Rising Kiwi piano star Sylvia Jiang will soon be the toast of New York - but not before she wows Kerikeri.
The 18-year-old Aucklander is one of only a handful of New Zealand undergraduate students ever accepted into the world-famous Juilliard School of dance, drama and music in the Big Apple.
Jiang starts at Juilliard in August. But this week she competes against 15 elite musicians at the Kerikeri International Piano Competition.
With a population of just 6500, the remote Northland town - with the marketing slogan of "so good they named it twice" - may seem an unlikely venue for a top-flight classical music contest.
Jiang said competitors from as far afield as China, Russia and the United States have contacted her asking about local nightclubs and malls.
"Some seem to think they are coming to a place the size of Brisbane," Jiang said. "I have been quizzed about the nightlife and shopping centres but the closest they will get to that in Kerikeri is a visit to a farmers' market.
"I have stressed, however, it will probably be the most beautiful place they will ever perform at."
The biennial piano competition is staged at Kerikeri's Turner Centre. It started out in 1987 as a low-key, homegrown affair but attracted an audience of 1200 and competitors from 15 countries in 2012.
The four-day event, which starts on Thursday, is run by a charitable trust headed by a group of enthusiastic and mainly retired music fans. It is funded by corporate and private financial donors, and has a $30,000 prize pot.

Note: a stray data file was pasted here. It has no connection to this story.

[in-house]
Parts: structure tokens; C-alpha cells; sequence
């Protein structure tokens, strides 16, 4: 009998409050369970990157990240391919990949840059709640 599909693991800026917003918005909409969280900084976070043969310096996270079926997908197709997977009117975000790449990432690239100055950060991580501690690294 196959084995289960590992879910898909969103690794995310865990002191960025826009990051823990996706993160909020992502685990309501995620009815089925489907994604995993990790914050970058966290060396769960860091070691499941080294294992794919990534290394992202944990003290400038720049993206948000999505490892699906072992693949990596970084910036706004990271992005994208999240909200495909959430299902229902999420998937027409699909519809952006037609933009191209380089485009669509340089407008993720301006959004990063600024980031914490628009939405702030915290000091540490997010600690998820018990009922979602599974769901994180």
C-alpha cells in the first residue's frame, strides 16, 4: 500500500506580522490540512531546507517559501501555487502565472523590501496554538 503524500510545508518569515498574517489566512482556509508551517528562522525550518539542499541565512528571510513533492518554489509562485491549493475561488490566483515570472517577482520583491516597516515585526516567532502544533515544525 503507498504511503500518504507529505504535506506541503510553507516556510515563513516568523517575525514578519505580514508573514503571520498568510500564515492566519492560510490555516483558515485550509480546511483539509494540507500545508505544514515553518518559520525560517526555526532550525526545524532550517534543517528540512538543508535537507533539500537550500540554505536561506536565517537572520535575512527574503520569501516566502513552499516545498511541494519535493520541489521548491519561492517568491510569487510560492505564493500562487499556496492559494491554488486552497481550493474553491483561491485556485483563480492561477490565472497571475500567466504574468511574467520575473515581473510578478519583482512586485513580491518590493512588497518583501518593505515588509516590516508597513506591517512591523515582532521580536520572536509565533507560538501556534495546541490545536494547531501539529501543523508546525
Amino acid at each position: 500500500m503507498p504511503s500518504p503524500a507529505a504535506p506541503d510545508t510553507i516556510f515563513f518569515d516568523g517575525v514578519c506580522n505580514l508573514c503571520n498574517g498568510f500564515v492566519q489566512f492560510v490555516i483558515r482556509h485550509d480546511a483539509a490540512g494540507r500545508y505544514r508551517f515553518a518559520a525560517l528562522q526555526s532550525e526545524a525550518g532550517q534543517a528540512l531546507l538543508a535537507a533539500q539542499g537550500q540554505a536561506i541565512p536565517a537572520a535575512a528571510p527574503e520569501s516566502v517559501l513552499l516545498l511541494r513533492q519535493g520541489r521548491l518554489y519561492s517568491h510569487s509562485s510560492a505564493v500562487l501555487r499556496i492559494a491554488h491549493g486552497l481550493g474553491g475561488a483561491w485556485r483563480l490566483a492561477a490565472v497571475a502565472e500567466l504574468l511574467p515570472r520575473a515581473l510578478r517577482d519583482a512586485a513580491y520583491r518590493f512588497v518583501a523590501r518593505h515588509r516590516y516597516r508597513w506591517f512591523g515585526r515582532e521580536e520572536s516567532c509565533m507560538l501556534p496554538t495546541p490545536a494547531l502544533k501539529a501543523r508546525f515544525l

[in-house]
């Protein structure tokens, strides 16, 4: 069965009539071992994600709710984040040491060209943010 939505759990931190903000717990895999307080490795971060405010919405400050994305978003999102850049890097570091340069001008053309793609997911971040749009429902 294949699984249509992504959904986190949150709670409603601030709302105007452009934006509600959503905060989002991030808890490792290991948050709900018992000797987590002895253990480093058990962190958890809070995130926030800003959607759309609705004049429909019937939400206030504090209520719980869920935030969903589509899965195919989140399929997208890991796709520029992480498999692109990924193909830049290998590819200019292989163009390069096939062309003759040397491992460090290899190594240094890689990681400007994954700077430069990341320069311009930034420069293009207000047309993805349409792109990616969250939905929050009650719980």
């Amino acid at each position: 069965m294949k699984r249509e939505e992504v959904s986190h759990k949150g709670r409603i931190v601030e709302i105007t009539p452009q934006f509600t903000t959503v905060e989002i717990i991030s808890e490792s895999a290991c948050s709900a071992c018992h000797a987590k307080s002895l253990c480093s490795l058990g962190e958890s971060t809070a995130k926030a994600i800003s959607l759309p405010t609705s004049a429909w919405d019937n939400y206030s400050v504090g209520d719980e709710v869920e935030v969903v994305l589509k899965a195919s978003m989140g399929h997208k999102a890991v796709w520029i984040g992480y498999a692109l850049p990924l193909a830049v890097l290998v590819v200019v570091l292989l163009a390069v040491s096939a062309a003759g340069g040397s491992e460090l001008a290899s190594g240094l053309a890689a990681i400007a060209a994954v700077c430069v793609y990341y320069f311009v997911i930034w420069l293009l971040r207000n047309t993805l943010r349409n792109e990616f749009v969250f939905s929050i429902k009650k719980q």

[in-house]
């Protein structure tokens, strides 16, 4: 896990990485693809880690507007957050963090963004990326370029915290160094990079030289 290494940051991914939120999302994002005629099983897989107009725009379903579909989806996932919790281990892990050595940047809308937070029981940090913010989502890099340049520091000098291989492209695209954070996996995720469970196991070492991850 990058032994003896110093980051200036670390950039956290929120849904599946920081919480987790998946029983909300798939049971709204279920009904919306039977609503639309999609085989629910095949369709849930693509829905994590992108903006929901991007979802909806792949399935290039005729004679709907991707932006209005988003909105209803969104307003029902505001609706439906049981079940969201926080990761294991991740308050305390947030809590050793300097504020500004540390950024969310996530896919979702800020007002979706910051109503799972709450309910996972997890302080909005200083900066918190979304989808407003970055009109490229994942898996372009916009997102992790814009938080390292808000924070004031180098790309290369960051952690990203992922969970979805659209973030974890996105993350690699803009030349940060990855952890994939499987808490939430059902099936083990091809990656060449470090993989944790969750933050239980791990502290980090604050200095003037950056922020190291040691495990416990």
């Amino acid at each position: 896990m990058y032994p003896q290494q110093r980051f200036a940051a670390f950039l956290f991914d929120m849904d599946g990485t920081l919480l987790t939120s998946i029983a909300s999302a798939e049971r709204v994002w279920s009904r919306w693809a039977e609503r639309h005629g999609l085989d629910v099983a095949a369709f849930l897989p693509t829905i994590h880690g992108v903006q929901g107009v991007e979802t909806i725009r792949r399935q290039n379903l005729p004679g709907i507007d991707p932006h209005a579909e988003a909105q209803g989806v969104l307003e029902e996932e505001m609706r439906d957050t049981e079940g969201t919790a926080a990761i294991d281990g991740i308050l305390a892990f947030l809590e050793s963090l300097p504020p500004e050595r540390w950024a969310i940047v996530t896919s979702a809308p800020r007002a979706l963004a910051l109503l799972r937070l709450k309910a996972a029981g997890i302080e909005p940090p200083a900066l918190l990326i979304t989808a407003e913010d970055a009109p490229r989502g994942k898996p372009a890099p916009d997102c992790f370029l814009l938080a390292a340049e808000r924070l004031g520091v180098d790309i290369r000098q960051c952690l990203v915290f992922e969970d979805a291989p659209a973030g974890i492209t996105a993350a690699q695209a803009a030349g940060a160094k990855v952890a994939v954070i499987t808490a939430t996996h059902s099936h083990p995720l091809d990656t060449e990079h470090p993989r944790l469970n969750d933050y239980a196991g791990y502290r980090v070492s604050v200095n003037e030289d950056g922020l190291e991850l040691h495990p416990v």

"The pianists love coming to Kerikeri because it is different from anything they have experienced," organiser John Jackets said. "Instead of staying in flash city hotels like they are used to, they are billeted with local families.
"Kerikeri might not be up there with New York or Moscow as an international destination but our piano competition is now regarded as being among the world's best."
Jiang, whose family shifted to New Zealand from China when she was 5, will prepare to move to New York after Kerikeri.
The Juilliard School has produced numerous movie stars such as Kevin Spacey and Robin Williams, plus acclaimed musicians Henry Mancini and Barry Manilow. Jiang said she was determined not to be overawed.
"Sometimes I have to pinch myself to make sure I am not dreaming.
"I have heard of kids so nervous at just at being at Juilliard that they can't even perform. That is something I will need to avoid."